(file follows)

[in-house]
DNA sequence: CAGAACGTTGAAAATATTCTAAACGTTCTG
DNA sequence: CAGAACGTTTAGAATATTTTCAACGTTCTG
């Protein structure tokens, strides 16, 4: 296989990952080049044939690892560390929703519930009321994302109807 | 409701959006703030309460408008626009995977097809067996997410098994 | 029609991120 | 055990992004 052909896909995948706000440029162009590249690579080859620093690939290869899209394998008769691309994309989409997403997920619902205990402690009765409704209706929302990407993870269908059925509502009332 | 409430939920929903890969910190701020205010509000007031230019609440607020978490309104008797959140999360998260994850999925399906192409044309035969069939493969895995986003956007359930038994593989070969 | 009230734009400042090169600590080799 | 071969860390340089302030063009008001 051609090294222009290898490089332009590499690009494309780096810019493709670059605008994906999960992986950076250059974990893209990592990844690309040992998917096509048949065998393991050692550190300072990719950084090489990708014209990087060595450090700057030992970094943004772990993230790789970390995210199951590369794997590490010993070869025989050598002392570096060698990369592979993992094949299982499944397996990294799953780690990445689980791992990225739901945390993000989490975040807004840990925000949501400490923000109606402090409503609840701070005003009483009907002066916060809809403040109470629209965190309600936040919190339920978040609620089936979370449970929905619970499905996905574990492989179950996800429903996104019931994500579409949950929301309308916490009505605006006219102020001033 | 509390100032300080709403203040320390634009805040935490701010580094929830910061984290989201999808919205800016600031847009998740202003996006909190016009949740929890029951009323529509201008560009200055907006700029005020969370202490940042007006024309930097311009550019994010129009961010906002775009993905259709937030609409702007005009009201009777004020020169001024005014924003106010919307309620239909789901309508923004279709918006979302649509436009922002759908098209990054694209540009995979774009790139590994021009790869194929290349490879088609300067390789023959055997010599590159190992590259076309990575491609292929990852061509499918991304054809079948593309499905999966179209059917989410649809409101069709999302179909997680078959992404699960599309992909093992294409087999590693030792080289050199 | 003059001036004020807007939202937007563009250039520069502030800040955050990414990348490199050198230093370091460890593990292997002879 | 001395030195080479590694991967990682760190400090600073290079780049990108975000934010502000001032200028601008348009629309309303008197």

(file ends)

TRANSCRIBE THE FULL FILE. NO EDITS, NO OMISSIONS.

[in-house]
DNA sequence: CAGAACGTTGAAAATATTCTAAACGTTCTG
DNA sequence: CAGAACGTTTAGAATATTTTCAACGTTCTG
């Protein structure tokens, strides 16, 4: 296989990952080049044939690892560390929703519930009321994302109807 | 409701959006703030309460408008626009995977097809067996997410098994 | 029609991120 | 055990992004 052909896909995948706000440029162009590249690579080859620093690939290869899209394998008769691309994309989409997403997920619902205990402690009765409704209706929302990407993870269908059925509502009332 | 409430939920929903890969910190701020205010509000007031230019609440607020978490309104008797959140999360998260994850999925399906192409044309035969069939493969895995986003956007359930038994593989070969 | 009230734009400042090169600590080799 | 071969860390340089302030063009008001 051609090294222009290898490089332009590499690009494309780096810019493709670059605008994906999960992986950076250059974990893209990592990844690309040992998917096509048949065998393991050692550190300072990719950084090489990708014209990087060595450090700057030992970094943004772990993230790789970390995210199951590369794997590490010993070869025989050598002392570096060698990369592979993992094949299982499944397996990294799953780690990445689980791992990225739901945390993000989490975040807004840990925000949501400490923000109606402090409503609840701070005003009483009907002066916060809809403040109470629209965190309600936040919190339920978040609620089936979370449970929905619970499905996905574990492989179950996800429903996104019931994500579409949950929301309308916490009505605006006219102020001033 | 509390100032300080709403203040320390634009805040935490701010580094929830910061984290989201999808919205800016600031847009998740202003996006909190016009949740929890029951009323529509201008560009200055907006700029005020969370202490940042007006024309930097311009550019994010129009961010906002775009993905259709937030609409702007005009009201009777004020020169001024005014924003106010919307309620239909789901309508923004279709918006979302649509436009922002759908098209990054694209540009995979774009790139590994021009790869194929290349490879088609300067390789023959055997010599590159190992590259076309990575491609292929990852061509499918991304054809079948593309499905999966179209059917989410649809409101069709999302179909997680078959992404699960599309992909093992294409087999590693030792080289050199 | 003059001036004020807007939202937007563009250039520069502030800040955050990414990348490199050198230093370091460890593990292997002879 | 001395030195080479590694991967990682760190400090600073290079780049990108975000934010502000001032200028601008348009629309309303008197």